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HEALTH

Mers virus unlikely to spread in Asia: World Health Organisation

World Health Organisation downplays risks to Asia from Sars-related Middle East respiratory virus, which has killed at least 287 people in the Arabian peninsula

PUBLISHED : Thursday, 10 July, 2014, 4:00pm
UPDATED : Thursday, 10 July, 2014, 7:07pm
 

Asian countries should keep their guard against the deadly Middle East respiratory virus, although it is unlikely to spread to the region, a World Health Organisation expert said on Thursday.

The Middle East respiratory syndrome (Mers) appears to be less infectious than originally thought even though it has already killed 287 people, said Mark Jacobs, the WHO’s director for communicable diseases in the Western Pacific.

The relatives of those infected have not been showing any signs of catching it, he added.

“The risk to almost everyone in the world is extremely low.”
Mark Jacobs

His comments come after the Philippines last week urged its large Muslim minority to reconsider plans to join the annual Haj pilgrimage, whose destination is in Saudi Arabia, until the threat from the virus has dissipated.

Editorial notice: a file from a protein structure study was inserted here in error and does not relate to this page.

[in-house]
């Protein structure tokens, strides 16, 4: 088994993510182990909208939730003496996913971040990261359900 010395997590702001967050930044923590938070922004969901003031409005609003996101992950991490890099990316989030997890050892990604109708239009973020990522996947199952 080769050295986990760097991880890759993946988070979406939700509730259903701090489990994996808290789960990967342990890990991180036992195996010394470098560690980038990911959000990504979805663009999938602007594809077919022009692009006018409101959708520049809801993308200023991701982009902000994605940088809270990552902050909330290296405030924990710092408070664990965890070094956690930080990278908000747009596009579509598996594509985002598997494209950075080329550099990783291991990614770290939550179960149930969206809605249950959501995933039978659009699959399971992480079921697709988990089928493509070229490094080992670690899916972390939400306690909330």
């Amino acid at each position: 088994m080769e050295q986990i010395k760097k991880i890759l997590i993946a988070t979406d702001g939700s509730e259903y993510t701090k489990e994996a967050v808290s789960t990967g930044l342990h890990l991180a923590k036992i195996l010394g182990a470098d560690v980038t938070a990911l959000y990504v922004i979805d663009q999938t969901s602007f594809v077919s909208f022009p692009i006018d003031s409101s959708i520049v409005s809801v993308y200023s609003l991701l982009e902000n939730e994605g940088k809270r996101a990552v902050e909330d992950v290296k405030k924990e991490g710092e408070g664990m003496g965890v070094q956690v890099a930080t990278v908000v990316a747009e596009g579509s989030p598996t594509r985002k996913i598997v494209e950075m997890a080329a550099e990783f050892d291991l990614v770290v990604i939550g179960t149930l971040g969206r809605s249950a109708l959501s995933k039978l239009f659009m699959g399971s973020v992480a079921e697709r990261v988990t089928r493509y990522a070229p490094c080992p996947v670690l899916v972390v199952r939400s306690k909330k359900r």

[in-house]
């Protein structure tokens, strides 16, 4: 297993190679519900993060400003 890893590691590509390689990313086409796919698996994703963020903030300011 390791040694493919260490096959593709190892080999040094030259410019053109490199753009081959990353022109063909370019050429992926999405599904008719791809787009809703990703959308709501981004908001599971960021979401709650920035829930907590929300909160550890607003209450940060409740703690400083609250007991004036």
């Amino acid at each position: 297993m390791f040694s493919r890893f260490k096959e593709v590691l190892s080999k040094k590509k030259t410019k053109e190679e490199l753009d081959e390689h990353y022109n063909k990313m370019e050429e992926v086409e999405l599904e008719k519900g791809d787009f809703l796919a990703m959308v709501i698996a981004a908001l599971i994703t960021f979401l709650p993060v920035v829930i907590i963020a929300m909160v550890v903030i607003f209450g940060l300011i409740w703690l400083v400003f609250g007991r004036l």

But Jacobs said the virus posed little regional threat.

“A spread in our part of the world is small,” Jacobs told reporters. “If the virus stays unchanged, then I think that what we have been seeing is what we will keep seeing.”

The WHO said 15 countries have reported Mers cases, with the virus widely circulating in the Arabian peninsula.

Both the Philippines and Malaysia, however, have reported cases of patients who apparently caught the virus after travelling to the Middle East.

These people had not infected others in their countries, according to a WHO report.

“We haven’t seen big outbreaks in a community or anything like that to suggest that it’s easy for some in the general community to be infected, [but] obviously we are keeping a close eye on that and hope that would not be the case,” Jacobs said.

While there was always a chance of the virus spreading in health care facilities treating infected patients, “the risk to almost everyone in the world is extremely low”.

Jacobs advised Asians travelling to Saudi Arabia for the Haj in October to take precautions, including conducting proper hygiene and staying away from people exhibiting symptoms like coughing.

The WHO has not issued any travel or trade restrictions or entry screening related to Mers.

 

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